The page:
Why do photo sessions cost what they do?
An article for the photography client & photographer's guidance
It all starts with an email from my sister requesting a Smash The Cake Photo Session for my nephew's 1st birthday. And it ends with me hosing off the backdrop flooring in the backyard.
Not that I mind, my husband even had fun helping out. But we were exhausted and everyone went home and had about an hour nap, including my husband.
I'm writing this article to talk about what you, the client, should spend on a portrait session, because we photographers often get the question; Why does it cost so much? Or, can you do it for less? There seems to be a disconnect between the photographer and the client about what is involved in producing a portrait shoot. And since I, we, and everyone, were so exhausted after this Cake Smash, I thought it was a great illustration of the cost, skill, and effort that goes into producing any kind of portrait shoot.
enter code at check out
Behind the scenes:
Studio Rental/office space
My living room turned into a studio: Lets start with the cost a photographer spends on a rental studio or the time involved in setting-up and cleaning-up a home studio. And lets add in the cost of an assistant.
Here is my husband, standing in as cake wrangler.
The question: Why does it cost so much?... all it took was an hour to shoot it?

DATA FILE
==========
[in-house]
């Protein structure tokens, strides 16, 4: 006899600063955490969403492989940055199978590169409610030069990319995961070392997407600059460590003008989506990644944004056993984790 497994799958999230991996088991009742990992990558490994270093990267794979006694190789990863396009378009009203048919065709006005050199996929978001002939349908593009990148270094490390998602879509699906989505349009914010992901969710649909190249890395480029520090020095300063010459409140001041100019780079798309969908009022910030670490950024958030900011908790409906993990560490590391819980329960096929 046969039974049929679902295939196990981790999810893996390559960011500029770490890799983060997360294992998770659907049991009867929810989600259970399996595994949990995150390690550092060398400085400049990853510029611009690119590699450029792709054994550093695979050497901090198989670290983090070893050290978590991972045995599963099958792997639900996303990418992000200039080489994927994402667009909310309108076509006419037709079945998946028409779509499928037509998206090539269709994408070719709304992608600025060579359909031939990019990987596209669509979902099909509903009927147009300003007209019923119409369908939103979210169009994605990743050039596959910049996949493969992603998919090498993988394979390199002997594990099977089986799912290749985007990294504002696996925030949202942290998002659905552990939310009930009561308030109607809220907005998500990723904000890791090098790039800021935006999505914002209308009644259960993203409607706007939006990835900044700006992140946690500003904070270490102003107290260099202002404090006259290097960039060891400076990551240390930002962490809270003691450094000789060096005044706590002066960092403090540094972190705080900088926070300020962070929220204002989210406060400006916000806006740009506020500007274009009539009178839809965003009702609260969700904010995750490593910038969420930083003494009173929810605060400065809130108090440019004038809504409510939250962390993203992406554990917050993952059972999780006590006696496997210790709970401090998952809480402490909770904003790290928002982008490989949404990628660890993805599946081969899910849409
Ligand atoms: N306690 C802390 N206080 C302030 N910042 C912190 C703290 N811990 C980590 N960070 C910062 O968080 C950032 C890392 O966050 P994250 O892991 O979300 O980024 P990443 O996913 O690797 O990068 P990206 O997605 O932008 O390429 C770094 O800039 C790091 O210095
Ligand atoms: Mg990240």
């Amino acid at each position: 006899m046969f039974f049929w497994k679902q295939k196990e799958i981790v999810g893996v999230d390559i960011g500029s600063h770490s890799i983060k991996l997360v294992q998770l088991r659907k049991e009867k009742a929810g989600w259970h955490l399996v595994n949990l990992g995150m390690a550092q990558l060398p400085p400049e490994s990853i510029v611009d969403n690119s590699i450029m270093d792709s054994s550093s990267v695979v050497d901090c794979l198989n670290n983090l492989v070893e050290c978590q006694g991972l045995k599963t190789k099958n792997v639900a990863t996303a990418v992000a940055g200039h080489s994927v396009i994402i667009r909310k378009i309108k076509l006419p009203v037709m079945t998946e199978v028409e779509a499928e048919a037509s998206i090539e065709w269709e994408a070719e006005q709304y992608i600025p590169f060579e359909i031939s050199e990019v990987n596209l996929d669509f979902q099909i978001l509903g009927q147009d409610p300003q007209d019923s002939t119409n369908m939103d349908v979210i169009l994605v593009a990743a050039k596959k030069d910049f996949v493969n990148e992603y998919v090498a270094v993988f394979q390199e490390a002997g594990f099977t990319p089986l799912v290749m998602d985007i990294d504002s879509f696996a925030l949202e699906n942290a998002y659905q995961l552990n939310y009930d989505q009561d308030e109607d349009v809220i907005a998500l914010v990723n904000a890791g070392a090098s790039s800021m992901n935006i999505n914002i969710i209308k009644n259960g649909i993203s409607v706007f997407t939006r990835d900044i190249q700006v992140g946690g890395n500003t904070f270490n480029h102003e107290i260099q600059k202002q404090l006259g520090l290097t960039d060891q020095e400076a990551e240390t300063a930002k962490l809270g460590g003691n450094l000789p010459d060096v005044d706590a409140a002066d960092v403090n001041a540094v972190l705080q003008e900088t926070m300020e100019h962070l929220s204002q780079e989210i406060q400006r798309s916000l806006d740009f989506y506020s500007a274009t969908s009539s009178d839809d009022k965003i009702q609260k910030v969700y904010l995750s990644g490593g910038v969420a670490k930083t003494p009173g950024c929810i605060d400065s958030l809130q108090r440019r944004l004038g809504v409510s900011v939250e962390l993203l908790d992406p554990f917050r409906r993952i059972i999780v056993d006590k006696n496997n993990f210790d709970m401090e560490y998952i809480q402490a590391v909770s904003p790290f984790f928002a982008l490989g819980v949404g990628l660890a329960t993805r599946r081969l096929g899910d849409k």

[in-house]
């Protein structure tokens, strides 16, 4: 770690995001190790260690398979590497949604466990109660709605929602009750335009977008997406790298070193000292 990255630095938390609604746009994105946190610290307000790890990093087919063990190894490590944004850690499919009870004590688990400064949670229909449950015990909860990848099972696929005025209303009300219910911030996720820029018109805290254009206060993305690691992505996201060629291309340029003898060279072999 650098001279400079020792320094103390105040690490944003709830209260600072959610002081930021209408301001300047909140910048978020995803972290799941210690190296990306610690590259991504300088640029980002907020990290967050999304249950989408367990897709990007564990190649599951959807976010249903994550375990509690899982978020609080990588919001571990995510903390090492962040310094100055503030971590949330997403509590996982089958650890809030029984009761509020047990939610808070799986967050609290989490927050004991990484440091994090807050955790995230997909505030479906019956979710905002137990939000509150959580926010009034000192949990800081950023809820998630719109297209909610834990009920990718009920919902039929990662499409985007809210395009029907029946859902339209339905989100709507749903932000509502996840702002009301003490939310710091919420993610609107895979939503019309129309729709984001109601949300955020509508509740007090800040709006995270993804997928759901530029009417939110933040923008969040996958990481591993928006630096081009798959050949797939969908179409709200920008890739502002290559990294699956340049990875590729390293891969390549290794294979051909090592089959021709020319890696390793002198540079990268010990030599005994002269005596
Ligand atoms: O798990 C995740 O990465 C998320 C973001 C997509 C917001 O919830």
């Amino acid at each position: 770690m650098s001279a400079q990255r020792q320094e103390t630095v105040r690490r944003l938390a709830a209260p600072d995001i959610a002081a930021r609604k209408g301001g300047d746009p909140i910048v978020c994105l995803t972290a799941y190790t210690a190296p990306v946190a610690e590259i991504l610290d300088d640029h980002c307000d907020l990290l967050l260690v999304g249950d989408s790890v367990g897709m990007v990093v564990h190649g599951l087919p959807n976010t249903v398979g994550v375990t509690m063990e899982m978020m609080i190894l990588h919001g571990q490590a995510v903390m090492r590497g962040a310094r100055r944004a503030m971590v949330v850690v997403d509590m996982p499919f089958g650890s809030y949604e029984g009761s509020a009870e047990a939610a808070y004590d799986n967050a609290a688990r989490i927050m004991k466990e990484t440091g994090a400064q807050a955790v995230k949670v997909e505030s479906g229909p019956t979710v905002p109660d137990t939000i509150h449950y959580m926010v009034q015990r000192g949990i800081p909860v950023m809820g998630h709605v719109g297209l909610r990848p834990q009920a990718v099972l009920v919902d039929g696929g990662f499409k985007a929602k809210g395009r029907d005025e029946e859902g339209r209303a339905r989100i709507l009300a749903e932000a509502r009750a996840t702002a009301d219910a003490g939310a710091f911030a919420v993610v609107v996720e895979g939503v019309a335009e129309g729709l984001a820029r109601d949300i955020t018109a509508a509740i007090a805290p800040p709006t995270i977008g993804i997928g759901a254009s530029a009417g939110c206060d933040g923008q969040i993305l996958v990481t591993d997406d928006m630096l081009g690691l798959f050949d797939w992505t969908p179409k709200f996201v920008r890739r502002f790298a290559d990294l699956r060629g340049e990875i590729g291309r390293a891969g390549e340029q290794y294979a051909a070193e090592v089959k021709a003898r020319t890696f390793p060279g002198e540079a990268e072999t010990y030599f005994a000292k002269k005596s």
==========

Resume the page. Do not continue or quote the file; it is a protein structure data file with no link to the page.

Studio set-up: It took me about half-a-day to make the space baby safe and clean the day before. Then on shoot day, another 2 hours to set-up the backdrop and lights and do some tests shots. After the shoot - Another hour to breakdown, and 1.5 hours to clean cake from everywhere.... and everything.
That would be: 8.5 hours: just for prep and breakdown
If this were a regular client I would have had additional pre-production time of about 1 full day/8 hours.
Pre-Production consists of:
Communication and Planning: Multiple emails, phone calls and communication with the client on scheduling and particulars of the shoot. (eg: What kind/size cake should I get? What clothing/ colors are best for the baby? Should we bring the baby dressed or dress him there? What time is nap time and best time to shoot?....) There is never just one email, or one conversation, this goes on for days.
Paperwork: writing contract and invoice... everyone is a little different. Photographers! Check out the timesaving bookkeeping software I use by Honeybook, at the end of this article.
That's about 8 hours: Pre-production
Post Production: Editing - 4 hours. Orders and print making - 2 hours. Post production, client communication and billing - 2 hours.
That's about 8 more hours: Post Production
Shoot time: 1 hour + 1 hour hang-out time with client before or after shoot.
That's 2 hours: Shot Time
It started like this:
And it ended like this: